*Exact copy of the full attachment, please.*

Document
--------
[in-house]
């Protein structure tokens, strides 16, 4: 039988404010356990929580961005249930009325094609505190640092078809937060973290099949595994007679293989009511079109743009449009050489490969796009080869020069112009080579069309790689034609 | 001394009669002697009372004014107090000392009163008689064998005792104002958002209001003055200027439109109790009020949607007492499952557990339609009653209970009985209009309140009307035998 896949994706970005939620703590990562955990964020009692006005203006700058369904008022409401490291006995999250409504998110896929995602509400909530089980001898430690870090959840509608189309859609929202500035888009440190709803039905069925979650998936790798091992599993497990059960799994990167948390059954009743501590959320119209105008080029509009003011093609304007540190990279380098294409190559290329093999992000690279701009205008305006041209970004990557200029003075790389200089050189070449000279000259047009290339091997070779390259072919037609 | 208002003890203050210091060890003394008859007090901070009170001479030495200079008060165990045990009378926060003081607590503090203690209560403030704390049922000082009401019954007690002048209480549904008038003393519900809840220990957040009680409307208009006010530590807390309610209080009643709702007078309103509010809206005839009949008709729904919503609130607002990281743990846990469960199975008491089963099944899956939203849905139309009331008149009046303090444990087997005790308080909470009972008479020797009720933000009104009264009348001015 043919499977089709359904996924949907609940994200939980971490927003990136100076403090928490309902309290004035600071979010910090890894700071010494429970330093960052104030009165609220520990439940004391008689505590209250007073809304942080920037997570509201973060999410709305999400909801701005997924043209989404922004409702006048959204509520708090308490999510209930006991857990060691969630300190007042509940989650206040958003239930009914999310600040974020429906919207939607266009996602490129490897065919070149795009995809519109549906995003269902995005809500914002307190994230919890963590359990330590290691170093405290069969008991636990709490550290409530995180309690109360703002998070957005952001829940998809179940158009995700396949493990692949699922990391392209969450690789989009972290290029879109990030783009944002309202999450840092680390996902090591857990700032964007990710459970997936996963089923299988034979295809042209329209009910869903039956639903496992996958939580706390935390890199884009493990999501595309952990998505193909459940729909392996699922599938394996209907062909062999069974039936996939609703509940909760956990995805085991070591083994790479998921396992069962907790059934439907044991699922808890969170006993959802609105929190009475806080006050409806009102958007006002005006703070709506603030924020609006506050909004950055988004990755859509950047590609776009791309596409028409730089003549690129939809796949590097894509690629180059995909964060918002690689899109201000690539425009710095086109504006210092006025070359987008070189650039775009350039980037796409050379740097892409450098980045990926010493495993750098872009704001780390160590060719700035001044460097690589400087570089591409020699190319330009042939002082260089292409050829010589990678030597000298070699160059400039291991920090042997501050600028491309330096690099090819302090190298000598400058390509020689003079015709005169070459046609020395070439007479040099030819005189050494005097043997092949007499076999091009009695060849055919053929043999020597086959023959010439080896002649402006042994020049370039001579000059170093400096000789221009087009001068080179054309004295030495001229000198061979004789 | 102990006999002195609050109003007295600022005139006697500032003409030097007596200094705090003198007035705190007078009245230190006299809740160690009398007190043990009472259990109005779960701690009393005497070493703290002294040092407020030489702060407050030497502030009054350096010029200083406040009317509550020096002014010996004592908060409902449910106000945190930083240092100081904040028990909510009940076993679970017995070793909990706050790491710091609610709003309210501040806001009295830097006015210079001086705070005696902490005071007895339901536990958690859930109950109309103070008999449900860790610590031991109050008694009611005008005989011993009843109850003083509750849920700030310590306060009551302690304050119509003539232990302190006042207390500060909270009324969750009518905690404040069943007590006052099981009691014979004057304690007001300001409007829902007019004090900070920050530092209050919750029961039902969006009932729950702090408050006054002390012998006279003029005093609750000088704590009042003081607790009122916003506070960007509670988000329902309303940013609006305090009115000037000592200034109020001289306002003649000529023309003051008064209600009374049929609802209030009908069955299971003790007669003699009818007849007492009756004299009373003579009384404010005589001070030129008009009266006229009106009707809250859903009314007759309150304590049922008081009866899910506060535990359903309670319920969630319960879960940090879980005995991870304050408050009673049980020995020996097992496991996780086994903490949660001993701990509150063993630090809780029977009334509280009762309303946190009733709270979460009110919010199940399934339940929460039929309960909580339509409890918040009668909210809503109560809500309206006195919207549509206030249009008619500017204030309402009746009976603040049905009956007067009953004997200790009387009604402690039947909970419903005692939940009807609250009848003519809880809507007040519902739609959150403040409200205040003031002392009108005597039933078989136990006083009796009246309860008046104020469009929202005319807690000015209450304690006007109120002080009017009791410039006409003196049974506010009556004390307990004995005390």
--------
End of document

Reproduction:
[in-house]
């Protein structure tokens, strides 16, 4: 039988404010356990929580961005249930009325094609505190640092078809937060973290099949595994007679293989009511079109743009449009050489490969796009080869020069112009080579069309790689034609 | 001394009669002697009372004014107090000392009163008689064998005792104002958002209001003055200027439109109790009020949607007492499952557990339609009653209970009985209009309140009307035998 896949994706970005939620703590990562955990964020009692006005203006700058369904008022409401490291006995999250409504998110896929995602509400909530089980001898430690870090959840509608189309859609929202500035888009440190709803039905069925979650998936790798091992599993497990059960799994990167948390059954009743501590959320119209105008080029509009003011093609304007540190990279380098294409190559290329093999992000690279701009205008305006041209970004990557200029003075790389200089050189070449000279000259047009290339091997070779390259072919037609 | 208002003890203050210091060890003394008859007090901070009170001479030495200079008060165990045990009378926060003081607590503090203690209560403030704390049922000082009401019954007690002048209480549904008038003393519900809840220990957040009680409307208009006010530590807390309610209080009643709702007078309103509010809206005839009949008709729904919503609130607002990281743990846990469960199975008491089963099944899956939203849905139309009331008149009046303090444990087997005790308080909470009972008479020797009720933000009104009264009348001015 043919499977089709359904996924949907609940994200939980971490927003990136100076403090928490309902309290004035600071979010910090890894700071010494429970330093960052104030009165609220520990439940004391008689505590209250007073809304942080920037997570509201973060999410709305999400909801701005997924043209989404922004409702006048959204509520708090308490999510209930006991857990060691969630300190007042509940989650206040958003239930009914999310600040974020429906919207939607266009996602490129490897065919070149795009995809519109549906995003269902995005809500914002307190994230919890963590359990330590290691170093405290069969008991636990709490550290409530995180309690109360703002998070957005952001829940998809179940158009995700396949493990692949699922990391392209969450690789989009972290290029879109990030783009944002309202999450840092680390996902090591857990700032964007990710459970997936996963089923299988034979295809042209329209009910869903039956639903496992996958939580706390935390890199884009493990999501595309952990998505193909459940729909392996699922599938394996209907062909062999069974039936996939609703509940909760956990995805085991070591083994790479998921396992069962907790059934439907044991699922808890969170006993959802609105929190009475806080006050409806009102958007006002005006703070709506603030924020609006506050909004950055988004990755859509950047590609776009791309596409028409730089003549690129939809796949590097894509690629180059995909964060918002690689899109201000690539425009710095086109504006210092006025070359987008070189650039775009350039980037796409050379740097892409450098980045990926010493495993750098872009704001780390160590060719700035001044460097690589400087570089591409020699190319330009042939002082260089292409050829010589990678030597000298070699160059400039291991920090042997501050600028491309330096690099090819302090190298000598400058390509020689003079015709005169070459046609020395070439007479040099030819005189050494005097043997092949007499076999091009009695060849055919053929043999020597086959023959010439080896002649402006042994020049370039001579000059170093400096000789221009087009001068080179054309004295030495001229000198061979004789 | 102990006999002195609050109003007295600022005139006697500032003409030097007596200094705090003198007035705190007078009245230190006299809740160690009398007190043990009472259990109005779960701690009393005497070493703290002294040092407020030489702060407050030497502030009054350096010029200083406040009317509550020096002014010996004592908060409902449910106000945190930083240092100081904040028990909510009940076993679970017995070793909990706050790491710091609610709003309210501040806001009295830097006015210079001086705070005696902490005071007895339901536990958690859930109950109309103070008999449900860790610590031991109050008694009611005008005989011993009843109850003083509750849920700030310590306060009551302690304050119509003539232990302190006042207390500060909270009324969750009518905690404040069943007590006052099981009691014979004057304690007001300001409007829902007019004090900070920050530092209050919750029961039902969006009932729950702090408050006054002390012998006279003029005093609750000088704590009042003081607790009122916003506070960007509670988000329902309303940013609006305090009115000037000592200034109020001289306002003649000529023309003051008064209600009374049929609802209030009908069955299971003790007669003699009818007849007492009756004299009373003579009384404010005589001070030129008009009266006229009106009707809250859903009314007759309150304590049922008081009866899910506060535990359903309670319920969630319960879960940090879980005995991870304050408050009673049980020995020996097992496991996780086994903490949660001993701990509150063993630090809780029977009334509280009762309303946190009733709270979460009110919010199940399934339940929460039929309960909580339509409890918040009668909210809503109560809500309206006195919207549509206030249009008619500017204030309402009746009976603040049905009956007067009953004997200790009387009604402690039947909970419903005692939940009807609250009848003519809880809507007040519902739609959150403040409200205040003031002392009108005597039933078989136990006083009796009246309860008046104020469009929202005319807690000015209450304690006007109120002080009017009791410039006409003196049974506010009556004390307990004995005390």